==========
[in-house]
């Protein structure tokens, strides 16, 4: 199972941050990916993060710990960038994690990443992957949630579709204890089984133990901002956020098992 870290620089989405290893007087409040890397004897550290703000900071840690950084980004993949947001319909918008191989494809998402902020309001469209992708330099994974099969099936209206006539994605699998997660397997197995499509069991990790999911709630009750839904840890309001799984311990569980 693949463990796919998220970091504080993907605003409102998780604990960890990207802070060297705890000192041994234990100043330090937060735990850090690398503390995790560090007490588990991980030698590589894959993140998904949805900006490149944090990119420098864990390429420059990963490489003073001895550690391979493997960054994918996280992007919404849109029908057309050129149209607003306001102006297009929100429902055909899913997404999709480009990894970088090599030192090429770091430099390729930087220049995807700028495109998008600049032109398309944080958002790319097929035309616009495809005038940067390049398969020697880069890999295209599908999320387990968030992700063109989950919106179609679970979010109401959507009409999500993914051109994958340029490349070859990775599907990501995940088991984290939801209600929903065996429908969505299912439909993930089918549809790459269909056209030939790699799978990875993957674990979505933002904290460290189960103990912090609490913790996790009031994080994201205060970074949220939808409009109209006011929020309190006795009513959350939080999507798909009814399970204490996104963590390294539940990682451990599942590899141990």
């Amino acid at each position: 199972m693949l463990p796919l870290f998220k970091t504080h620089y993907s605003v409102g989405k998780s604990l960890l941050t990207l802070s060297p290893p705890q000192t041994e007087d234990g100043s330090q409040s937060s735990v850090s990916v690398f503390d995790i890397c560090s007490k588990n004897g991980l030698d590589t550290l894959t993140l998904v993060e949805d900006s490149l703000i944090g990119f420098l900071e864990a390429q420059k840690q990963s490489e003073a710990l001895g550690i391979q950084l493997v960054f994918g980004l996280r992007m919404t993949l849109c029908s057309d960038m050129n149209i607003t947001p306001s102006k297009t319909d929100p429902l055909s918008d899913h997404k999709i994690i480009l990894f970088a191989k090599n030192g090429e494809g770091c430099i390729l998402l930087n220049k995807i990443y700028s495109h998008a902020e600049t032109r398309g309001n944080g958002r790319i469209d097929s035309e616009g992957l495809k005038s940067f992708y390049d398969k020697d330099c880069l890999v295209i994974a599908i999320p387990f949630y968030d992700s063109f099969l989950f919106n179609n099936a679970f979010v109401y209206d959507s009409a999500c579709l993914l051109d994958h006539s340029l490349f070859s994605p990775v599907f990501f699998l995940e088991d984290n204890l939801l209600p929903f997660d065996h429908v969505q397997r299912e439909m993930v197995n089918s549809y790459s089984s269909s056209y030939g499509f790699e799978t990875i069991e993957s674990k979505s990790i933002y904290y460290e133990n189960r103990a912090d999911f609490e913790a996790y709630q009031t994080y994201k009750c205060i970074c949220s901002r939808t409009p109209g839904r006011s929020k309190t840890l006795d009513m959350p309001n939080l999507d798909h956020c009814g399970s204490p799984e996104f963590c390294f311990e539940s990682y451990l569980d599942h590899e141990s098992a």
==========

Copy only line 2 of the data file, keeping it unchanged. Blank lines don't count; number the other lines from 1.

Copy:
């Protein structure tokens, strides 16, 4: 199972941050990916993060710990960038994690990443992957949630579709204890089984133990901002956020098992 870290620089989405290893007087409040890397004897550290703000900071840690950084980004993949947001319909918008191989494809998402902020309001469209992708330099994974099969099936209206006539994605699998997660397997197995499509069991990790999911709630009750839904840890309001799984311990569980 693949463990796919998220970091504080993907605003409102998780604990960890990207802070060297705890000192041994234990100043330090937060735990850090690398503390995790560090007490588990991980030698590589894959993140998904949805900006490149944090990119420098864990390429420059990963490489003073001895550690391979493997960054994918996280992007919404849109029908057309050129149209607003306001102006297009929100429902055909899913997404999709480009990894970088090599030192090429770091430099390729930087220049995807700028495109998008600049032109398309944080958002790319097929035309616009495809005038940067390049398969020697880069890999295209599908999320387990968030992700063109989950919106179609679970979010109401959507009409999500993914051109994958340029490349070859990775599907990501995940088991984290939801209600929903065996429908969505299912439909993930089918549809790459269909056209030939790699799978990875993957674990979505933002904290460290189960103990912090609490913790996790009031994080994201205060970074949220939808409009109209006011929020309190006795009513959350939080999507798909009814399970204490996104963590390294539940990682451990599942590899141990």